ON EMULATION: ILLUMINATING A NEO-ARISTOTELIAN APPROACH TO CHARACTER EDUCATION THROUGH ROLE MODELLING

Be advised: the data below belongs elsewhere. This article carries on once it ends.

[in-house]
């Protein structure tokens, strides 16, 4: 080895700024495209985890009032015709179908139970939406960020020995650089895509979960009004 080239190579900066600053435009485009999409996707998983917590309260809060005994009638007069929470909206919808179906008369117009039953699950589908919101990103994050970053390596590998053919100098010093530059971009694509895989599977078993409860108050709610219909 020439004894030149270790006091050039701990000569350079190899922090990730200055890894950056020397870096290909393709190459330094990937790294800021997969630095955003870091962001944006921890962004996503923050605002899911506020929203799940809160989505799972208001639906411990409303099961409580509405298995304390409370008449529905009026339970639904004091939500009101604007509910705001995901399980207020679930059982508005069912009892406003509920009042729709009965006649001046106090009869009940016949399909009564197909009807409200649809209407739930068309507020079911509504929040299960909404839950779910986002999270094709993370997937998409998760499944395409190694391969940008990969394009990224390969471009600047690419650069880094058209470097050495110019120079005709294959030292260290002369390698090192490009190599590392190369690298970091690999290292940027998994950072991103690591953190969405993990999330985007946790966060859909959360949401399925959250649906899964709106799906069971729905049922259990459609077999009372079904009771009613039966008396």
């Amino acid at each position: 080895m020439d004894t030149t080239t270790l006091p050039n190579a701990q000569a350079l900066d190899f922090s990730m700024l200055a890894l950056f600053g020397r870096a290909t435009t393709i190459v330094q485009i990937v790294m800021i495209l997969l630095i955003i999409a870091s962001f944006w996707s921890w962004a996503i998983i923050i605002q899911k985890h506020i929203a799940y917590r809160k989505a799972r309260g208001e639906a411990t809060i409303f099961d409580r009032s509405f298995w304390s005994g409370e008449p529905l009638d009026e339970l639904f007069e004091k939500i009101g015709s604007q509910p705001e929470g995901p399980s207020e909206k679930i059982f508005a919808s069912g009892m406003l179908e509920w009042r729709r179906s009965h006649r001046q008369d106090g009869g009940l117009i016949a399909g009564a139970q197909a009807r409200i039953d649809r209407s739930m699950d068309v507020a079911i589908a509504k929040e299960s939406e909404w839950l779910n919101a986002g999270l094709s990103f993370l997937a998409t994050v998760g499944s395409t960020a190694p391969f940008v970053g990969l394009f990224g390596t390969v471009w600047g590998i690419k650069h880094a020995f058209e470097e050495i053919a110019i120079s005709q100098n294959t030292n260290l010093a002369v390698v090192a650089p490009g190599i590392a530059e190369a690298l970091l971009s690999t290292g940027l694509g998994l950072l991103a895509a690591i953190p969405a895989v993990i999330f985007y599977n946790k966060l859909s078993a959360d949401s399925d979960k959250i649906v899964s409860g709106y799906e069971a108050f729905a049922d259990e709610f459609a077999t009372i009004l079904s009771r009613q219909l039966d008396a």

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Plagued by a climate emergency, unsustainable consumerism, systemic racism, sexism, humanitarian disasters, rising inequality, populism and genocides, modern society is facing a crisis of moral character. In an effort to cultivate a more hopeful future, and enhance both personal and societal flourishing, a form of moral education known as character education has gained prominence. This paper defends an explicitly neo-Aristotelian approach to character education, namely one which seeks to morally transform pupils’ characters by imbuing them with substantive ethical ideals in the form of virtues. In advancing this position, I reject the situationist objection that character is illusory by using findings in experimental psychology to support the existence of mixed character traits. Evidence suggests few people are fully virtuous or vicious, but a combination of both. I argue that the method of moral role modelling by teachers, involving admiration and subsequent emulation by pupils, offers particular promise for facilitating virtuous character development, and consider how this strategy can best be actualised in schools. I propose that role modelling by senior leadership ought also to be a required component of character education if role modelling is to be effective, and suggest two arguments to support this claim. As a top-down approach to virtue cultivation, role modelling by senior leadership thus offers a new perspective with which to advance the central aim of neo-Aristotelian character education: teaching children how to be good people.